To help the world's troubled oceans, deeper problems must be addressed
Poverty and hunger hinder efforts to promote sustainable use of marine resources, FAO says
5 May 2004, Rome/Vancouver -- Conservation of the world's oceans can only be achieved if larger problems of poverty, hunger and underdevelopment are adequately addressed, according to an FAO presentation given at the Fourth World Fisheries Congress in Vancouver, Canada.
Some 1,500 delegates from 80 different countries are attending the event, which wraps up May 6th.
"Millions of people depend on fishing for food and employment -- especially in the world's poorest countries," Kevern Cochrane, an FAO senior fisheries officer, told the Congress.
"Implementing stronger conservation measures and more sustainable fishing practices in these areas hinges on addressing the root causes of poverty and food insecurity there."
Wherever people are heavily dependent on fish and fisheries resources for their livelihoods, lifestyles or both, any perceived threats to their access to those resources -- such as stronger conservation measures -- are likely to be met by resistance, he noted.
"In the cases of many developing countries where there are no social-service safety nets and no alternative sources of livelihoods, the reactions will be an even greater, and justified, sense of insecurity and an even greater desire to retain the status quo," added Cochrane.
FAO figures show that net revenues from fish trade (exports minus imports) by developing countries recently reached US$17.7 billion -- a figure larger than that earned from their exports of tea, rice, cocoa and coffee combined.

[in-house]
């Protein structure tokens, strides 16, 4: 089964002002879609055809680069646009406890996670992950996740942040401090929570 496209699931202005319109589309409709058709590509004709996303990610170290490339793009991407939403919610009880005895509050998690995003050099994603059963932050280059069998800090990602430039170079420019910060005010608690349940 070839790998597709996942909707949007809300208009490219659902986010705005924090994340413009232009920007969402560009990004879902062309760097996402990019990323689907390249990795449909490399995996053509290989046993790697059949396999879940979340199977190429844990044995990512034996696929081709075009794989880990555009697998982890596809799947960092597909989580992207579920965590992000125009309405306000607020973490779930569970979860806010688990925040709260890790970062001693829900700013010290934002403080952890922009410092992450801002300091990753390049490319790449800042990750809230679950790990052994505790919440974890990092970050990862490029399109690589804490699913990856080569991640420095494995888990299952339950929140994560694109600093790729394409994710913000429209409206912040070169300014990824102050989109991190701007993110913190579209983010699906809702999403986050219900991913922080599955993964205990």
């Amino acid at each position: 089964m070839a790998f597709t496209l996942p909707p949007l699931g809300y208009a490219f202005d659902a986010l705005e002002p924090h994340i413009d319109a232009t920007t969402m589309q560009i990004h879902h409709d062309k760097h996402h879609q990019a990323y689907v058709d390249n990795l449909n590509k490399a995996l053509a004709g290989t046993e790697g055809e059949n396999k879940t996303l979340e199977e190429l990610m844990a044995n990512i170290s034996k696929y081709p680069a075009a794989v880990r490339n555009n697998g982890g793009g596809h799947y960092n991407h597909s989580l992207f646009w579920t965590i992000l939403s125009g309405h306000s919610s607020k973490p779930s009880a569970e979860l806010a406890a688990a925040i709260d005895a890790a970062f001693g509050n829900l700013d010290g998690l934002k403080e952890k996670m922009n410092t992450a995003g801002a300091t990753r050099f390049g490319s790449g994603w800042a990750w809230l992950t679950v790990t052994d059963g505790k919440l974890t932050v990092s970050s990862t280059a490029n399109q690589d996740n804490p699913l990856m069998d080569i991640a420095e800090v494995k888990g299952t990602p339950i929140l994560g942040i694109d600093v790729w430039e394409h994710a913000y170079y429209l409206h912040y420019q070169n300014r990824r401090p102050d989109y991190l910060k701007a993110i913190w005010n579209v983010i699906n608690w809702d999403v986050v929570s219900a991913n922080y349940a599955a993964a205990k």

Still, UN and FAO statistics show that 1.2 billion people worldwide survive on just $1US a day while 842 million go without enough to eat each day -- many of them in the developing world.
Globally, reports FAO, 25 percent of major marine fish stocks are underexploited or moderately exploited. Forty-seven percent are fully exploited and are therefore producing catches that have reached, or are very close to, their maximum sustainable limits. Another 18 percent of stocks or species groups are overexploited, while 10 percent of stocks have become significantly depleted, or are recovering from depletion.
Improving this situation and achieving a sustainable global fisheries sector is possible using existing strategies and plans, such as the FAO Code of Conduct for Responsible Fisheries, Cochrane told the Congress -- but doing so requires that the international community effectively address underlying problems of poverty, hunger, and underdevelopment.
"Piecemeal solutions to ocean management seem inevitably doomed to failure, and lasting, global reconciliation of marine resource use and conservation will only be possible if these prerequisites are in place," said Cochrane.
Information Officer, FAO
(+39) 06 570 53168
e-mail this article